You will find a large selection of quality metal and plastic fuel cans, water cans, steel & plastic drums, water pumps, fuel pumps, water tanks, fuel tanks, tool boxes and tool organizers, Fire-extinguishers, Fire extinguisher cylinders, metal fuel cans, metal water cans, metal fuel cans, metal water tanks, metal fuel tanks, plastic fuel cans, plastic water cans, plastic fuel cans, plastic water tanks, plastic fuel tanks
A fuel can is a robust fuel container
made from pressed steel. It was originally designed in Germany in the 1930s
for military use and holds 20 litres
In 1939, an American engineer
named Paul Pleiss had built a vehicle to journey to India with his
German colleague. After building the car, they realized they didn't
Pleiss told American military
officials about the fuel cans, but they ignored him. Without a
sample, he realized he couldn't get anywhere. He eventually got the
car shipped to New York by a roundabout method, and sent a fuel can
to Washington. The War Department decided instead to use the WWI
ten-gallon fuel can with two screw closures, which required both a
wrench and funnel for pouring.
At the beginning of the Second World War, the British Army were equipped with simple rectangular fuel containers: a 2 gallon (9 litres) container made of pressed steel and a 4 gallon (18 litres) container made from tin plate. While the 9 litre - 2 gallon containers were relatively strong, they were expensive to produce. The 18 litre - 4 gallon containers, which were mainly manufactured in the third world, were cheap and plentiful but they were not very robust. Consequently they were colloquially known as flimsies.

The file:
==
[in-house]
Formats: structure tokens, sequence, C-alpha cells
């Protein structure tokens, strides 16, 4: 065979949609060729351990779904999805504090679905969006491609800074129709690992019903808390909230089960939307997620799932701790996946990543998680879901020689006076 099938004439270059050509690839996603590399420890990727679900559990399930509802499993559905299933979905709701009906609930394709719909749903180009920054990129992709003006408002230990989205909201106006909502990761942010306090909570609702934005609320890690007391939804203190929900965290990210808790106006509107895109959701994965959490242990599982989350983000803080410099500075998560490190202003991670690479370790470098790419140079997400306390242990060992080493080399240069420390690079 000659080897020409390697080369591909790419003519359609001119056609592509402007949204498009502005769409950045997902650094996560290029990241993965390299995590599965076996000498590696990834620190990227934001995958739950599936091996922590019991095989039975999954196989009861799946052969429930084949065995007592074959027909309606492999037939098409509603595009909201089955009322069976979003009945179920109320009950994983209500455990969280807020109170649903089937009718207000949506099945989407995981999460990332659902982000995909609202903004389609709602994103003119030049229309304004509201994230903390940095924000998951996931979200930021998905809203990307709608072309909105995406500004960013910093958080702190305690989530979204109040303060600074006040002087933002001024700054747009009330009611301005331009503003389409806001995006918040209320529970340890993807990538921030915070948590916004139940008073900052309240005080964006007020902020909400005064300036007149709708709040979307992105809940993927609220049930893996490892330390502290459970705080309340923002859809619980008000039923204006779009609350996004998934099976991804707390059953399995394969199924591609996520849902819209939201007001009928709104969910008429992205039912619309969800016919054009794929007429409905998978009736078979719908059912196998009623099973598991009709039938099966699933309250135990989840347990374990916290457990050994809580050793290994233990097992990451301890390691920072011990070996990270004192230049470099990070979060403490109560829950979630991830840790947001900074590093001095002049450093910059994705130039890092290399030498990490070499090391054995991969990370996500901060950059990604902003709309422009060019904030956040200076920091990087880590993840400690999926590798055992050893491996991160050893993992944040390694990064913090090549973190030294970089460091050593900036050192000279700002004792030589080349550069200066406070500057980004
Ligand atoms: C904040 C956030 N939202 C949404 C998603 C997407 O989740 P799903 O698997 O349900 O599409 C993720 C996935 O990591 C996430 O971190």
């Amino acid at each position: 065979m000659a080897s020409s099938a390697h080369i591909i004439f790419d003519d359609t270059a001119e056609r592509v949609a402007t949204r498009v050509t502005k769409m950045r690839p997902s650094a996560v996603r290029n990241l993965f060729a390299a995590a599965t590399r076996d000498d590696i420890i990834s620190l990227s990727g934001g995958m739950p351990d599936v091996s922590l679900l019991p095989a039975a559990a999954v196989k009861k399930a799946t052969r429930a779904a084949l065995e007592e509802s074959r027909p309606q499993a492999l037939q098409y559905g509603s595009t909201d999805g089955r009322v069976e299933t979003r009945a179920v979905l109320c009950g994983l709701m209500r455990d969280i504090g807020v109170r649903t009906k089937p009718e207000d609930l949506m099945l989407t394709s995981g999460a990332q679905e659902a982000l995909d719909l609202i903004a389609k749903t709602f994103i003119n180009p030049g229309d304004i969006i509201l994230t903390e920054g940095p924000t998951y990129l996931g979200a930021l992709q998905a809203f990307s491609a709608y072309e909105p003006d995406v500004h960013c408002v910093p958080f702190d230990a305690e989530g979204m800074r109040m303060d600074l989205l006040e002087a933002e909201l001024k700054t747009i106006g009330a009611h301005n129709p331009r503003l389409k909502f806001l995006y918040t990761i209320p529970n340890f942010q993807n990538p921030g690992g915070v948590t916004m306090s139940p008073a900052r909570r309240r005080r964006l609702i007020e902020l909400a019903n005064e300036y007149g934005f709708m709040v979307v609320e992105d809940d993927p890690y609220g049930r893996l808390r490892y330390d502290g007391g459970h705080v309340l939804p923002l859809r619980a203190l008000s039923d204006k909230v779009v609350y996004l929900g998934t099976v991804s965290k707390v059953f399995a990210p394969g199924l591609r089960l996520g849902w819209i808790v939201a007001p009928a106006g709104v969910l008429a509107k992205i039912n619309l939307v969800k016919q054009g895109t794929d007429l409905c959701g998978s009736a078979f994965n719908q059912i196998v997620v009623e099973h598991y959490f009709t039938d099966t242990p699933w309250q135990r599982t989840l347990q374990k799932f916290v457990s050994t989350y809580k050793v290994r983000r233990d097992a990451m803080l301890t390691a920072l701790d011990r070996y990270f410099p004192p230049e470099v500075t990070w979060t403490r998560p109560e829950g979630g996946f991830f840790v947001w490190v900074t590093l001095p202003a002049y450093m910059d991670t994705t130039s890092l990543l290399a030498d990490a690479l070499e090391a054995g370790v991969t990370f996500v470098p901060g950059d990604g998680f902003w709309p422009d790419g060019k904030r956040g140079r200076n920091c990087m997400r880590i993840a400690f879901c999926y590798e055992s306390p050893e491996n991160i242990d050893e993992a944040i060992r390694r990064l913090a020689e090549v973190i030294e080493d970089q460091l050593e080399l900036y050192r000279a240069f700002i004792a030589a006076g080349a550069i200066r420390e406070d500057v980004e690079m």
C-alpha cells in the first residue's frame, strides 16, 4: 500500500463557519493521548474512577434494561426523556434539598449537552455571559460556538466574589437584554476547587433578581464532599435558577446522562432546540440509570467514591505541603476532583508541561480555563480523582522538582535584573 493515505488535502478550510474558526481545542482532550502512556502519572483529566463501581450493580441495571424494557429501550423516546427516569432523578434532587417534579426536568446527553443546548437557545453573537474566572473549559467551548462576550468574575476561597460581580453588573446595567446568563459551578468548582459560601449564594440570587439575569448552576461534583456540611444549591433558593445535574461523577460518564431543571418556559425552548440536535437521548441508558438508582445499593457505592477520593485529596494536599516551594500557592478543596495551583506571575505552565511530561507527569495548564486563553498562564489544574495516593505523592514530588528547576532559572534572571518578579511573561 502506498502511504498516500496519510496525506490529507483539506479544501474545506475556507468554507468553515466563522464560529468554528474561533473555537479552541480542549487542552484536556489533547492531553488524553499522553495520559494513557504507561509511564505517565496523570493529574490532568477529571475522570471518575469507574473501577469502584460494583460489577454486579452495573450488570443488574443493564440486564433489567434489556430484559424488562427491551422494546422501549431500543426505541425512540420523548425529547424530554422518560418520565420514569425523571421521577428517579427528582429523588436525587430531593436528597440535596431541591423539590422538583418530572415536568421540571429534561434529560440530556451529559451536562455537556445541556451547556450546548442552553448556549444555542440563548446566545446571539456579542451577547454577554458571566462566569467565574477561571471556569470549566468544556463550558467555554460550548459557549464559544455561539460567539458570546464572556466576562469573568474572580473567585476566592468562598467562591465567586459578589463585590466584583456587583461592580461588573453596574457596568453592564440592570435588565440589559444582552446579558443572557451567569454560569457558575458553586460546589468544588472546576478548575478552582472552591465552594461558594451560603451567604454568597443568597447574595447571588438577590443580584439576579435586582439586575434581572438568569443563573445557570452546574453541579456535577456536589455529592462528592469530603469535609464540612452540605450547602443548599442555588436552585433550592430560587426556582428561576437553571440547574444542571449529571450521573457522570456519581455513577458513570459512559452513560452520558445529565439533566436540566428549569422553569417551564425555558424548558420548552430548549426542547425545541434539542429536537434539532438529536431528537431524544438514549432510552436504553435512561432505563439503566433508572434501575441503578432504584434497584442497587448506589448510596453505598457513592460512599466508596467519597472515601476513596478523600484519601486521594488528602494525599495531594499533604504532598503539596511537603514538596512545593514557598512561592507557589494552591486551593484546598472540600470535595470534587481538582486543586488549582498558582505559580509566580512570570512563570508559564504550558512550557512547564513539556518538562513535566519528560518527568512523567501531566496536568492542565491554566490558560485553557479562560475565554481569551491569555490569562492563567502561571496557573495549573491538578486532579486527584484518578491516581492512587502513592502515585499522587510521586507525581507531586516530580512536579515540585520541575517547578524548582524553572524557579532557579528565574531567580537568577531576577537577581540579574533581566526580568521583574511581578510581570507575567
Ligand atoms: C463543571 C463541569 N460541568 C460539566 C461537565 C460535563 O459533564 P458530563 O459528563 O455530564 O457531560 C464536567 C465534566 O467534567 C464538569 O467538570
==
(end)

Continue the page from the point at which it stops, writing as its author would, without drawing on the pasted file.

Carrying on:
While adequate for
transportation by road in Europe, the flimsies proved to be
extremely unsatisfactory during the North African Campaign and
severely hampered the
operation of the British 8th Army. The transportation of fuel over
rough terrain often resulted in much of the fuel being lost as the
containers were easily punctured.
The resultant leakages also made the transportation vehicles liable
to fuel fires.
The sides of the fuel can were marked with cross-like indentations that strengthened the fuel can while allowing the contents to expand, as did an air pocket under the handles when the fuel can was filled correctly. Rather than a screw cap, the containers used a cam lever release mechanism with a short spout secured with a snap closure and an air-pipe to the air pocket which enabled smooth pouring (which was omitted in some copies). The interior of the fuel can was also lined with an impervious plastic, first developed for steel beer barrels that would allow the cans to be used for either water or gasoline. The fuel can was welded, and had a gasket for a leak-proof mouth. The British used cans captured from the "Jerries" (Germans) — hence "fuel cans" — in preference to their own containers as much as possible. Later in 1940 Pleiss was in London, and British officers asked him about the design and manufacture of the fuel can. Pleiss ordered the second of his three fuel cans flown to London.